Tree Tuesday

In the small Palestinian village of Al Walaja, just outside Bethlehem,  lives an ancient olive tree, that may be one of the oldest trees in the world. It has been carbon-dated to an age range of 3,000 to 5,500 years old and it is the job of one man, Salah Abu Ali, to protect it.

Ali wakes every morning to tend to his family’s orchard. Entering through a neighbor’s yard, he trots down the grove’s narrow paths in a way that belies his age, occasionally reaching down to quickly toss aside trespassing stones; briskly descending verdant terraces, one after another until he comes to the edge of the orchard. It is at this edge where Ali spends most of his day, pumping water from the spring above or tending to the soil. It is where he sometimes sleeps at night, and where he hosts people that have made the pilgrimage to the Holy Land. But many come for the tree, an olive that some believe to be the oldest in the world.

The olive tree of Al Walaja, like all trees in the world, is under threat from climate change and is recovering from a recent drought.  It is also under the added threat of Israeli expansionism.

But the olive tree of Al Walaja has become something else to its residents. Now, it’s a symbol of resistance. The village is a shadow of its former self. Most of the village’s residents were forced to flee their homes amidst heavy fighting during the 1948 Arab-Israeli war. “In 1948, we came here and slept under the trees,” Ali says, as Israeli military personnel chant during drills in the valley below. After the dust settled and the demarcation lines were drawn, Al Walaja had lost around 70 percent of its land.
The town was further eroded after Israel captured the West Bank during the Six-Day War in 1967. Israel then expanded the Jerusalem Municipality, annexing around half of what was left of the village.

More recently, Israel’s separation wall threatened to once again cut the village in two, isolating the Al Badawi tree. But residents won a court battle which saw the chain-link wall diverted around the village. The wall now stands just below Ali’s family orchard, separating the new village from the site of the old, just across a narrow valley.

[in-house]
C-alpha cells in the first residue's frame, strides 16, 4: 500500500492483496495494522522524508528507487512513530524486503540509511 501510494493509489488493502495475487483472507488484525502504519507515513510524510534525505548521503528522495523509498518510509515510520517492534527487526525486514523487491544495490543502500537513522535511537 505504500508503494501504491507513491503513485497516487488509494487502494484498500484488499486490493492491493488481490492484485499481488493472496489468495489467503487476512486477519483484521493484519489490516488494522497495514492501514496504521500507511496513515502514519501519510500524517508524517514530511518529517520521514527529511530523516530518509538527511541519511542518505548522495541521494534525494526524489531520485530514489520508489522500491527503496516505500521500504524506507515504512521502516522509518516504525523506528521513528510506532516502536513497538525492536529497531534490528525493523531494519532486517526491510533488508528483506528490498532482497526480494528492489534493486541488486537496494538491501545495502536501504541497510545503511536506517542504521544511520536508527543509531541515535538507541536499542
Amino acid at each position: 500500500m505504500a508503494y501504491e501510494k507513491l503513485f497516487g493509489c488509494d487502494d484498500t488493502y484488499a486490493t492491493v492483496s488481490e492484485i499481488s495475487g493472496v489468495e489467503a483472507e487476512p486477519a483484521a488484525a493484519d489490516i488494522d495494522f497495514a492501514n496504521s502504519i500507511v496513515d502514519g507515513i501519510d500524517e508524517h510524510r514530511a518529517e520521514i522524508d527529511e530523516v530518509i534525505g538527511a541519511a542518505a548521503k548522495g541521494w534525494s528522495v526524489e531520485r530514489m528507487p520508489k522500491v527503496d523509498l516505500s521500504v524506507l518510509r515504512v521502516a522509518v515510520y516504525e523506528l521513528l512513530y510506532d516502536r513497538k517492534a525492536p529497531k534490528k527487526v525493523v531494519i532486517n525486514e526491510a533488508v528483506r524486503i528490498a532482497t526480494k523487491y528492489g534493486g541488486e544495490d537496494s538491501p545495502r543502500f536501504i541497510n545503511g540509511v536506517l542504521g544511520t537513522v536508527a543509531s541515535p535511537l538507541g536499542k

Despite the court victory, dozens of homes have been bulldozed to make way for the Jerusalem Municipality. Al Walaja still sits isolated, hemmed in on nearly all sides by Israel’s separation wall and no longer able to access uncultivated farmland or many of the village’s once-famed springs.

It is because of these threats that Ali guards the ancient olive tree, and he considers it his life work to protect it. Ali now receives a small sum from The Palestinian Authority to take care of the tree, due to reports of Israeli settlers and soldiers cutting down and burning ancient olive trees in other parts of the West Bank.

According to the United Nations, approximately 45 percent of agricultural land in the West Bank and Gaza Strip contain olive trees, providing income for some 100,000 families. “The Palestinians are attached to the olive tree,” Ali says. “The olive tree is a part of our resistance and a part of our religion. With the olive tree we live, and without it we don’t live.”


Story from Atlas Obscura

Corona Crisis Crafting: Smoll Things

There are some larger projects still in progress, like the dragon egg, but in between there was time for some smaller things, especially some that could be done with the kids.

#1 A birthday gift

©Giliell, all rights reserved

At school we have the tradition of “Geburtstagswichteln”. Now, Wichteln is what you’d call “secret Santa” at Christmas, but since the German word comes from “Wichtel”, a gnome, you can use it all year around. Tomorrow is the birthday of my recipient and since I cannot hug her or give her a present I sent her gift by mail. A necklace in the “smoke in resin” style, Lindt chocolates and nasturtium seeds for flowers.

#2 Shakers

You will remember my shaker disasters. After the second try I simply gave up and ordered some moulds.

They come in two varieties. Number one: open

©Giliell, all rights reserved

To finish them you need overhead transparency film and UV resin. You cut a piece of transparency to fit over the opening. Then you fill in your glitter and glue the transparency to the mould using UV resin. Then you fill the shaker with baby oil through the tiny opening you can see at the basis of the TV set and close that opening with UV resin. Finally you put a coat of resin on top.

©Giliell, all rights reserved

The other version comes with two moulds, one for the shaker, the other one for the top

©Giliell, all rights reserved

The idea is the same, just without the transparency. There’s also a little piece to close the opening, but it’s not in the picture. I sent the first set of those to my friend so she can craft them with her kiddo as well. I know she’s got UV nail polish so she won’t need to go shopping for UV resin. I also noticed that while I know exactly where cutlery and plates are in their kitchen, I had no idea what number their house is…

#3: And, you already spotted them: Pikachus!

©Giliell, all rights reserved